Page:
Shroud of secrecy hides Mexican convention

SOME 5,500 Mexicans from diverse walks of life and every corner of the country, meeting in the heart of the Lacandon jungle, are hoping to alter the course of the nation's history.

There was no way of being sure, since they have been cut off from civilisation since Sunday night, but the so-called National Democratic Convention organised by subcomandante Marcos of the Zapatista National Liberation Army (EZLN) guerrillas was assumed to be continuing today at a jungle clearing dubbed Aguascalientes in guerrilla-held territory.

Worker, peasant and student representatives from all over Mexico, as well as leading writers, intellectuals and at least one national newspaper editor answered Marcos' call for a convention. Its aim is to create a new constituent assembly and a 'transition government' to bring real democracy to Mexico, as well as to organise 'civil resistance' if the country's upcoming elections on 21 August are considered fraudulent.

After initial working sessions in the town of San Cristobal de las Casas on Saturday, the delegates set off on Sunday in a 196-vehicle convoy of lorries, buses and vans through Mexican army lines for the long, bumpy all-day drive east through the state of Chiapas into the guerrilla-held zone. At a final army checkpoint at Las Margaritas, where the paved road ends, an officer warned the delegates and 700 accompanying journalists: 'You're on your own now. Good luck.'

The convoy, accompanied by Mexican Red Cross officials and given the green light by the authorities, was assumed to have reached its destination during the night of Sunday to Monday.

Marcos and his men had spent weeks creating a jungle clearing and building a Roman-style amphitheatre from felled trees. They named the site Aguascalientes after the city where a renowned convention was held in 1914 during the Mexican revolution.

That convention resulted in the so-called Ayala plan, which changed the shape of the revolution. Marcos, already being compared with Emiliano Zapata, Pancho Villa and other Mexican revolutionary figures, clearly hopes his jungle assembly will be of similar historic import.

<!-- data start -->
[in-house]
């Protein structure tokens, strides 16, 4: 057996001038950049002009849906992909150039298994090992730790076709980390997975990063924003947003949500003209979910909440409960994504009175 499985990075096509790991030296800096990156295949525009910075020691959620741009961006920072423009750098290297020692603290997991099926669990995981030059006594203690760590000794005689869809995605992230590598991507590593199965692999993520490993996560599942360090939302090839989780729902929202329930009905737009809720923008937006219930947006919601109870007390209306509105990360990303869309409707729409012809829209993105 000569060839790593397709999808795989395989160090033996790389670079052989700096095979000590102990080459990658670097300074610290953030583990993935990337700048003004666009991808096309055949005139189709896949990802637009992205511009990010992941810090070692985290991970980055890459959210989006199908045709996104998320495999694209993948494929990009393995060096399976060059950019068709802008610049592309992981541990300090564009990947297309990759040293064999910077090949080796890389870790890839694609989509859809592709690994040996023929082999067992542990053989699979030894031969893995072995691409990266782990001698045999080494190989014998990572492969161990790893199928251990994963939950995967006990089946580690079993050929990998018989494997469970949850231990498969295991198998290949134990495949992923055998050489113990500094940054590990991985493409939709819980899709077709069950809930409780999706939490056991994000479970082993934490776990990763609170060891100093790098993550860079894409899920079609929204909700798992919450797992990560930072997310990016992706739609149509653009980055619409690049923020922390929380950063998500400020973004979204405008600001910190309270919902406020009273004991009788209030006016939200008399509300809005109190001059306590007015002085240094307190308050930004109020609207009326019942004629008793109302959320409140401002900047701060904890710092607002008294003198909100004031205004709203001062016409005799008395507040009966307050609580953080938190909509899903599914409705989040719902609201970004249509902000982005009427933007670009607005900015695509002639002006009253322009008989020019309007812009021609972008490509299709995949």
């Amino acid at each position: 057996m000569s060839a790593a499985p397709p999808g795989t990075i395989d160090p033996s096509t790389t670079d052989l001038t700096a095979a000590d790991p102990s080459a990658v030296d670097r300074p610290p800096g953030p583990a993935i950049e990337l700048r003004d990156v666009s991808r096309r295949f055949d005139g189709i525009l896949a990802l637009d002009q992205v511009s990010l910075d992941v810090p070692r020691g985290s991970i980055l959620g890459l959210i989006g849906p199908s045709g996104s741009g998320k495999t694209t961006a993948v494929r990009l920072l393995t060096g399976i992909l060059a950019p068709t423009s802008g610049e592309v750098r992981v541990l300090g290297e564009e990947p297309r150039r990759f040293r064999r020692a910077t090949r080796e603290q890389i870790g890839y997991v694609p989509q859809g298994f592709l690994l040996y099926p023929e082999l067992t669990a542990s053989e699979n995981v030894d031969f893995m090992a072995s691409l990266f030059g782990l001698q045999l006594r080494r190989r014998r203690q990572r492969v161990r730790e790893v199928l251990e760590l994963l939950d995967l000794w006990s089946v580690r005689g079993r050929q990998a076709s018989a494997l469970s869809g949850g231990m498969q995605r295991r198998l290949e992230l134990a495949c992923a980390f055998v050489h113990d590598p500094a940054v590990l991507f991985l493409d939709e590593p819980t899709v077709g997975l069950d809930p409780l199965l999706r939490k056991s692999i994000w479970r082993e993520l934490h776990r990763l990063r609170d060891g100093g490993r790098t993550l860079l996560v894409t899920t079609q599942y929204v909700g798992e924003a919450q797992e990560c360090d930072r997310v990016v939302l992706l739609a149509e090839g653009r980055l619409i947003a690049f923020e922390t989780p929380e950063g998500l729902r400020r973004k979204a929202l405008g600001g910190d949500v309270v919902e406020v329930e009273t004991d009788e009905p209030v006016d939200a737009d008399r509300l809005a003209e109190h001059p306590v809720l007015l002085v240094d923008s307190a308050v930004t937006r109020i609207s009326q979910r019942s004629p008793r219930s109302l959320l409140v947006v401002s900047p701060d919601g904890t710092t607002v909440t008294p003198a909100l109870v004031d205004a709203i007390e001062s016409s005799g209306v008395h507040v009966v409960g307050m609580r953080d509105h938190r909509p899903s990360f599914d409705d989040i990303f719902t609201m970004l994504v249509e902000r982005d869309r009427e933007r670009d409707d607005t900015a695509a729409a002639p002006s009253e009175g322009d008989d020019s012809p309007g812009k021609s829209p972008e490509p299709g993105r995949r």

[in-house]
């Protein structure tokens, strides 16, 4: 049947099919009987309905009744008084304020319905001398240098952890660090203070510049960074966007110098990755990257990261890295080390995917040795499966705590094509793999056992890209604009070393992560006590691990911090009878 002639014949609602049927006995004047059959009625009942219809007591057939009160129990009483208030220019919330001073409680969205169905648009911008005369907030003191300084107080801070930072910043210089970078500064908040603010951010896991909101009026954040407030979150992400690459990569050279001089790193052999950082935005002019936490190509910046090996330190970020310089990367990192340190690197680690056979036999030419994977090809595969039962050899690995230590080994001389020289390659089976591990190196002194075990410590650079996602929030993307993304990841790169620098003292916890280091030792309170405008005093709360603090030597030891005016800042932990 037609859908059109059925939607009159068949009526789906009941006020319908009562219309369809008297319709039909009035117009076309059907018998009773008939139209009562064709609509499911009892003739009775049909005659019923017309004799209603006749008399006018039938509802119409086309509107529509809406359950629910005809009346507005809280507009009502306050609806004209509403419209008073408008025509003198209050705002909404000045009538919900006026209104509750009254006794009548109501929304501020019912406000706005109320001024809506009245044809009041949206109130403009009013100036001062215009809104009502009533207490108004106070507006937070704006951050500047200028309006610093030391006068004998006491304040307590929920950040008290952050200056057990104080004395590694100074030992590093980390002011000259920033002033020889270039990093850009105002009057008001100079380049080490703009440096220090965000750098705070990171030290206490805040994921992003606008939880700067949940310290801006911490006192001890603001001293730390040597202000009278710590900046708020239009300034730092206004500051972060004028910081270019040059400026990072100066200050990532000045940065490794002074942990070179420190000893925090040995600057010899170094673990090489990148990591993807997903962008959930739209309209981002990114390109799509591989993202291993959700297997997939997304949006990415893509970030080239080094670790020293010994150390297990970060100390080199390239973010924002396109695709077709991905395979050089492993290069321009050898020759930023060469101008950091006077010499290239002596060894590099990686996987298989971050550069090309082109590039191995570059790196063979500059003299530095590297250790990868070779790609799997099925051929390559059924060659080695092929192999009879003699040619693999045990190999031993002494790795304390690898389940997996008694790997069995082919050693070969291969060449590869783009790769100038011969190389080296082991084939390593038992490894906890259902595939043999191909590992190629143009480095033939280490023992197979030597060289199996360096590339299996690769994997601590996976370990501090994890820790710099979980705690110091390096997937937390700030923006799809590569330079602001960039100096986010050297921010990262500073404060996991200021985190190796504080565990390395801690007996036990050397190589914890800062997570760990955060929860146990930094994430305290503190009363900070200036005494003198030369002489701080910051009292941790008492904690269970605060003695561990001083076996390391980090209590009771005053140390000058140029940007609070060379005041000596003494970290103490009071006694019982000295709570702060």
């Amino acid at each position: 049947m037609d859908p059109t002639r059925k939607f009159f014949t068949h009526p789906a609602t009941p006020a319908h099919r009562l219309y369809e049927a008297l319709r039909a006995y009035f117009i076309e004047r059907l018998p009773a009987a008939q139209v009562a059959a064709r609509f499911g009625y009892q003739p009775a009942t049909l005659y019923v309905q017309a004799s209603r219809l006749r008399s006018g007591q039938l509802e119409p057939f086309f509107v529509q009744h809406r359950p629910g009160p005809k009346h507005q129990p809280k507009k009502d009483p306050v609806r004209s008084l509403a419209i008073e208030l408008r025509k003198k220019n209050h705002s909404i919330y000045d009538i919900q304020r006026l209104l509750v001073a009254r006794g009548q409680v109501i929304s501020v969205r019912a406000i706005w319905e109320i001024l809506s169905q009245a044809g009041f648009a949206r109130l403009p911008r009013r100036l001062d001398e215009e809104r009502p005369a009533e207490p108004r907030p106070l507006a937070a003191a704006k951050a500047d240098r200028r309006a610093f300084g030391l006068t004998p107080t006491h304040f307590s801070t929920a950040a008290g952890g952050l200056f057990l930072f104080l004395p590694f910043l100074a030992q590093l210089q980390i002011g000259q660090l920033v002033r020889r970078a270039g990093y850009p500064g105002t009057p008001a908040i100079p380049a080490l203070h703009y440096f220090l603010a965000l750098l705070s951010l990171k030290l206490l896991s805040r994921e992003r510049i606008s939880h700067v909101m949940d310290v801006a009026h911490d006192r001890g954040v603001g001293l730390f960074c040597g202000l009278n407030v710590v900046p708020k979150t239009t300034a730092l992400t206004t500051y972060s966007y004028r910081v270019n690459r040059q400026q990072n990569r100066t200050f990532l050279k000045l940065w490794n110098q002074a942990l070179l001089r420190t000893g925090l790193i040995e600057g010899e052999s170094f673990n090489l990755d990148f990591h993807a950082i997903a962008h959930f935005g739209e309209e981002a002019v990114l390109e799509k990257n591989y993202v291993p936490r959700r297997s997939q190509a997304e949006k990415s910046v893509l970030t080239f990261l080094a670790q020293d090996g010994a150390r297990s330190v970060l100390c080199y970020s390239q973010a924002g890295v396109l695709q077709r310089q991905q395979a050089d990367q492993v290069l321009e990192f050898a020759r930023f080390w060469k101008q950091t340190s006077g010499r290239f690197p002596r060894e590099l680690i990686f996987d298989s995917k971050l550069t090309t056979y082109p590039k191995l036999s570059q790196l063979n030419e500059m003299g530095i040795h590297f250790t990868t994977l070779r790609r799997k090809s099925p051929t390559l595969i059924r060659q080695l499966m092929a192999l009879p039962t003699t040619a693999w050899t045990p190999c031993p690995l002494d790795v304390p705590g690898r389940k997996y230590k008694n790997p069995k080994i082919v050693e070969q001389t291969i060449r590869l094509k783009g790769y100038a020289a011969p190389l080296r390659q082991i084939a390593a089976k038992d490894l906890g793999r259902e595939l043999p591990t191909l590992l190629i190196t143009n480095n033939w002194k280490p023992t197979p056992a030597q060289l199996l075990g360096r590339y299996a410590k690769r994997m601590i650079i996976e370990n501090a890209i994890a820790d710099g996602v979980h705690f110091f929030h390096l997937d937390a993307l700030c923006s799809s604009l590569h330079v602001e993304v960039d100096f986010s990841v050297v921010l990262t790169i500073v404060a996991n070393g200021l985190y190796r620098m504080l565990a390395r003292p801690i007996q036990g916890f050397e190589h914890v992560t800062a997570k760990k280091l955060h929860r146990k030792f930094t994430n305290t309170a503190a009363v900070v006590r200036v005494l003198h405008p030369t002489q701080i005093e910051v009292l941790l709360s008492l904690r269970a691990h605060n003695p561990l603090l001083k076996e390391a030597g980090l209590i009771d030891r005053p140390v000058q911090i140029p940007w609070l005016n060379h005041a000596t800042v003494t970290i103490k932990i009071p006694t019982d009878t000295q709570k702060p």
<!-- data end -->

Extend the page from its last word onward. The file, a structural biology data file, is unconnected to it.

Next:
Effectively, while garnering broader civilian support, he is preparing the ground for rejecting an election victory by either the long- ruling Institutional Revolutionary Party (PRI) or the conservative National Action Party (PAN). Both favour neo-liberal economic policies which he says are detrimental to the vast, poor majority of Mexicans.

Even if the convention agrees on the EZLN's call for a rewritten constitution and a transition government, no one knows what the next step might be. It seems doubtful whether Marcos would accept even a PRI-led coalition government. Should whoever wins the election not heed the conclusions of the jungle convention, however, Marcos retains the option of a return to armed struggle.

Among those invited to the convention were Mikhail Gorbachev, Yasser Arafat and Nelson Mandela. Since Marcos' communiques 'from the mountains of south- eastern Mexico' take days or weeks to reach their destination, it seems likely those invitations are still winging their way to the intended recipients.

Government and other critics ridiculed the convention as a 'masked ball' - a reference to Marcos' famous balaclava - or a 'Zapatista Woodstock without the music'. Perhaps with the latter in mind, the guerrilla leader banned alcohol and drugs among delegates, observers and journalists. He also insisted newsmen hand in mobile telephones before setting out for the jungle, imposing a news blackout and barring anyone from leavng until the convention ends tonight or tomorrow

The guerrilla leader's democratic ideals were also questioned by scores of journalists barred because their publications or networks were considered anti- EZLN. Mexico's big Televisa TV channel was among those left behind. Assuring the journalists it was 'nothing personal',' the organisers said each could come along if they quit their jobs on the spot. None did.